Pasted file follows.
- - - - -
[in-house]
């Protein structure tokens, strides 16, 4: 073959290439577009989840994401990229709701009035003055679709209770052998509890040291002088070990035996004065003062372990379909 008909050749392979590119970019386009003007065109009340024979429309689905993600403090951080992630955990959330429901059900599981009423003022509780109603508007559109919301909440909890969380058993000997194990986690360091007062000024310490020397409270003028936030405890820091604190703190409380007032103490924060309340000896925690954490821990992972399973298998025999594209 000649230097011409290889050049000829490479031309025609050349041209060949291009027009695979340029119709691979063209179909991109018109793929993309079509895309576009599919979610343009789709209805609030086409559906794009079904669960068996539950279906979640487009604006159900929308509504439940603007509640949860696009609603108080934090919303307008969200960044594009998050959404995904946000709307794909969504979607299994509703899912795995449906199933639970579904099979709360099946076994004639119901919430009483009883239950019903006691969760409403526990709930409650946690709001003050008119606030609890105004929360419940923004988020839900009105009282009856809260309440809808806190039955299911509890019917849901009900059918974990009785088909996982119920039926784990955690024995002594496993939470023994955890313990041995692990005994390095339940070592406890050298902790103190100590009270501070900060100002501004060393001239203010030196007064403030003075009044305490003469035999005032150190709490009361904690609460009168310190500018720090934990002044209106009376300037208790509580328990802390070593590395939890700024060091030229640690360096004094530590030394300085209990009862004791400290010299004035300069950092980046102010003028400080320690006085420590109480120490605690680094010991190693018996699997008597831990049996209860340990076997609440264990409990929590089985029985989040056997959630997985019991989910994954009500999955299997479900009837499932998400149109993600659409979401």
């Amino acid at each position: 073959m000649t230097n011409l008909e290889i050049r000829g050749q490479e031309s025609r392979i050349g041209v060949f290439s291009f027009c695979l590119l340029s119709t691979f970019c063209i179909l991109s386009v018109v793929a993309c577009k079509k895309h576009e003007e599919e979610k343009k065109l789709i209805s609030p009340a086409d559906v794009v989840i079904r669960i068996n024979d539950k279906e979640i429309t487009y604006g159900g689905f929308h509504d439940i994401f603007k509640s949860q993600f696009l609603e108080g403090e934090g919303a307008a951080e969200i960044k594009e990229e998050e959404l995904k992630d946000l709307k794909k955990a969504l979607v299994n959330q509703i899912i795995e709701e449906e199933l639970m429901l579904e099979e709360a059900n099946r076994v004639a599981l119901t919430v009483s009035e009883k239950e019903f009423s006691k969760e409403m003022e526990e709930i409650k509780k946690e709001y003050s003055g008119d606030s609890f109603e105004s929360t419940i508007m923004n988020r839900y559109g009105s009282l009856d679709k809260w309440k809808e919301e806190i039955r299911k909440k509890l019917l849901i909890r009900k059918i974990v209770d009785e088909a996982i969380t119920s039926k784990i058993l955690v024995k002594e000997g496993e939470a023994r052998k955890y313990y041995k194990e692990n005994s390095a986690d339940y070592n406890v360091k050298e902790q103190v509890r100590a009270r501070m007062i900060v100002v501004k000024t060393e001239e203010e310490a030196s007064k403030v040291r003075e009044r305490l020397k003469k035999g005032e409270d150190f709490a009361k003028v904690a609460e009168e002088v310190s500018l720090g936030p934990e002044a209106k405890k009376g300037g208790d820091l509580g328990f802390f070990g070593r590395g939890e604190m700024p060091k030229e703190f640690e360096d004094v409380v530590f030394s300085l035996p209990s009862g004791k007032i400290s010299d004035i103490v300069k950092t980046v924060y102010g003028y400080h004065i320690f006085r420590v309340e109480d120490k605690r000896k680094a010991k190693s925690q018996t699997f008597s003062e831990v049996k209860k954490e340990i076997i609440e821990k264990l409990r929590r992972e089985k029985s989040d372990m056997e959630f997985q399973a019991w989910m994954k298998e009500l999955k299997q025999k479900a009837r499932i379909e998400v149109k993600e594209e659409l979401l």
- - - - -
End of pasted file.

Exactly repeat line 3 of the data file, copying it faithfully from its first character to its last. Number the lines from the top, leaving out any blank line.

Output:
């Amino acid at each position: 073959m000649t230097n011409l008909e290889i050049r000829g050749q490479e031309s025609r392979i050349g041209v060949f290439s291009f027009c695979l590119l340029s119709t691979f970019c063209i179909l991109s386009v018109v793929a993309c577009k079509k895309h576009e003007e599919e979610k343009k065109l789709i209805s609030p009340a086409d559906v794009v989840i079904r669960i068996n024979d539950k279906e979640i429309t487009y604006g159900g689905f929308h509504d439940i994401f603007k509640s949860q993600f696009l609603e108080g403090e934090g919303a307008a951080e969200i960044k594009e990229e998050e959404l995904k992630d946000l709307k794909k955990a969504l979607v299994n959330q509703i899912i795995e709701e449906e199933l639970m429901l579904e099979e709360a059900n099946r076994v004639a599981l119901t919430v009483s009035e009883k239950e019903f009423s006691k969760e409403m003022e526990e709930i409650k509780k946690e709001y003050s003055g008119d606030s609890f109603e105004s929360t419940i508007m923004n988020r839900y559109g009105s009282l009856d679709k809260w309440k809808e919301e806190i039955r299911k909440k509890l019917l849901i909890r009900k059918i974990v209770d009785e088909a996982i969380t119920s039926k784990i058993l955690v024995k002594e000997g496993e939470a023994r052998k955890y313990y041995k194990e692990n005994s390095a986690d339940y070592n406890v360091k050298e902790q103190v509890r100590a009270r501070m007062i900060v100002v501004k000024t060393e001239e203010e310490a030196s007064k403030v040291r003075e009044r305490l020397k003469k035999g005032e409270d150190f709490a009361k003028v904690a609460e009168e002088v310190s500018l720090g936030p934990e002044a209106k405890k009376g300037g208790d820091l509580g328990f802390f070990g070593r590395g939890e604190m700024p060091k030229e703190f640690e360096d004094v409380v530590f030394s300085l035996p209990s009862g004791k007032i400290s010299d004035i103490v300069k950092t980046v924060y102010g003028y400080h004065i320690f006085r420590v309340e109480d120490k605690r000896k680094a010991k190693s925690q018996t699997f008597s003062e831990v049996k209860k954490e340990i076997i609440e821990k264990l409990r929590r992972e089985k029985s989040d372990m056997e959630f997985q399973a019991w989910m994954k298998e009500l999955k299997q025999k479900a009837r499932i379909e998400v149109k993600e594209e659409l979401l």